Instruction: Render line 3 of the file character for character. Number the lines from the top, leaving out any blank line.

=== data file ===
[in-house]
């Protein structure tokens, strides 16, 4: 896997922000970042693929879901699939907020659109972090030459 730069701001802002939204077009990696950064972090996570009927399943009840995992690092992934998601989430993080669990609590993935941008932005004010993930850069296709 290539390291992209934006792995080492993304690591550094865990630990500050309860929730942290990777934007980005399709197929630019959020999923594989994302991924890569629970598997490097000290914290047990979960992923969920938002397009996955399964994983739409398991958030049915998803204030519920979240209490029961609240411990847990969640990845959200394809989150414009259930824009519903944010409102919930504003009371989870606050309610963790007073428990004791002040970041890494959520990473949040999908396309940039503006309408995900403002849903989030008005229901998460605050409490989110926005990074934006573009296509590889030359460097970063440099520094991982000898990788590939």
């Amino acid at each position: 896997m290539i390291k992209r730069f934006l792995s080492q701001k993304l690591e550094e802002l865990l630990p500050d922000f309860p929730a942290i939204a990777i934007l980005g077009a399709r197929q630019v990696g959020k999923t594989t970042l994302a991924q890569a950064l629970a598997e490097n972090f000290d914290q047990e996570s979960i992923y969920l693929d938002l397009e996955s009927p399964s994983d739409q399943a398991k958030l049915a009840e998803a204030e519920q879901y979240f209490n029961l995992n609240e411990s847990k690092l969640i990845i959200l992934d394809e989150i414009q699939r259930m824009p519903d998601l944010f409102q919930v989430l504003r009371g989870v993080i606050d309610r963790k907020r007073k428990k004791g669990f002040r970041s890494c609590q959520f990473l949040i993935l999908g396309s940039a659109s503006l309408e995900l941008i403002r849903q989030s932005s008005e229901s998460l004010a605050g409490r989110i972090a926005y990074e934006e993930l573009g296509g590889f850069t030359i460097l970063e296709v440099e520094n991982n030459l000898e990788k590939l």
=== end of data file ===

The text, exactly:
């Amino acid at each position: 896997m290539i390291k992209r730069f934006l792995s080492q701001k993304l690591e550094e802002l865990l630990p500050d922000f309860p929730a942290i939204a990777i934007l980005g077009a399709r197929q630019v990696g959020k999923t594989t970042l994302a991924q890569a950064l629970a598997e490097n972090f000290d914290q047990e996570s979960i992923y969920l693929d938002l397009e996955s009927p399964s994983d739409q399943a398991k958030l049915a009840e998803a204030e519920q879901y979240f209490n029961l995992n609240e411990s847990k690092l969640i990845i959200l992934d394809e989150i414009q699939r259930m824009p519903d998601l944010f409102q919930v989430l504003r009371g989870v993080i606050d309610r963790k907020r007073k428990k004791g669990f002040r970041s890494c609590q959520f990473l949040i993935l999908g396309s940039a659109s503006l309408e995900l941008i403002r849903q989030s932005s008005e229901s998460l004010a605050g409490r989110i972090a926005y990074e934006e993930l573009g296509g590889f850069t030359i460097l970063e296709v440099e520094n991982n030459l000898e990788k590939l």